Natural enemies and biodiversity : the double-edged sword of trophic interactions
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Natural enemies and biodiversity : the double-edged sword of trophic interactions

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Natural enemies and biodiversity : the double-edged sword of trophic interactions

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dc.contributor.author Mestre, Alexandre es
dc.contributor.author Holt, Robert D. es
dc.date.accessioned 2021-06-14T11:16:09Z
dc.date.available 2021-06-14T11:16:09Z
dc.date.issued 2019 es
dc.identifier.uri https://hdl.handle.net/10550/79646
dc.description.abstract Natural enemies, that is, species that inflict harm on others while feeding on them, are fundamental drivers of biodiversity dynamics and represent a substantial portion of biodiversity as well. Along the life history of the Earth, natural enemies have been involved in probably some of the most productive mechanisms of biodiversity genesis; that is, adaptive radiation mediated by enemy-victim coevolutionary processes. At ecological timescales, natural enemies are a fundamental piece of food webs and can contribute to biodiversity preservation by promoting stability and coexistence at lower trophic levels through top-down regulation mechanisms. However, natural enemies often produce dramatic losses of biodiversity, especially when humans are involved. es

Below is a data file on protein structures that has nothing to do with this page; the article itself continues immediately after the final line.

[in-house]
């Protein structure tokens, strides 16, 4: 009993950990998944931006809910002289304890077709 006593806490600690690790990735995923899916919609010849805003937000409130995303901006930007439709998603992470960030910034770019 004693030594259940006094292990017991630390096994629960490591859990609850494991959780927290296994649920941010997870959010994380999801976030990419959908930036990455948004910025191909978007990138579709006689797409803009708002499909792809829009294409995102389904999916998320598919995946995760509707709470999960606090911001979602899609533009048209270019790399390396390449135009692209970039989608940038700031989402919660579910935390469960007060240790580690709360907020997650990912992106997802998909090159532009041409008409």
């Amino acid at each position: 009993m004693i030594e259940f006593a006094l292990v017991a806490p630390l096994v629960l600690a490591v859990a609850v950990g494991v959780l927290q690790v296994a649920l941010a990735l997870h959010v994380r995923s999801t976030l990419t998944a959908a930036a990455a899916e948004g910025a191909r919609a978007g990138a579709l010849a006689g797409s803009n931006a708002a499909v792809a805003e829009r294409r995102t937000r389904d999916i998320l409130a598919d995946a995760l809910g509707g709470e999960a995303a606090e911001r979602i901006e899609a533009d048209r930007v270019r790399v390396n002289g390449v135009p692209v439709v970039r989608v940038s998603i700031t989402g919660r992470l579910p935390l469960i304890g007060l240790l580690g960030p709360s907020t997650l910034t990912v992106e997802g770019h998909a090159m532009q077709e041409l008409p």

dc.source Mestre, Alexandre ; Holt, Robert D.. Natural enemies and biodiversity : the double-edged sword of trophic interactions. En: Mètode Science Studies Journal: Annual Review, 9 2019: 90-99 es
dc.title Natural enemies and biodiversity : the double-edged sword of trophic interactions es
dc.type info:eu-repo/semantics/article en
dc.type info:eu-repo/semantics/publishedVersion en
dc.subject.unesco es
dc.identifier.doi es

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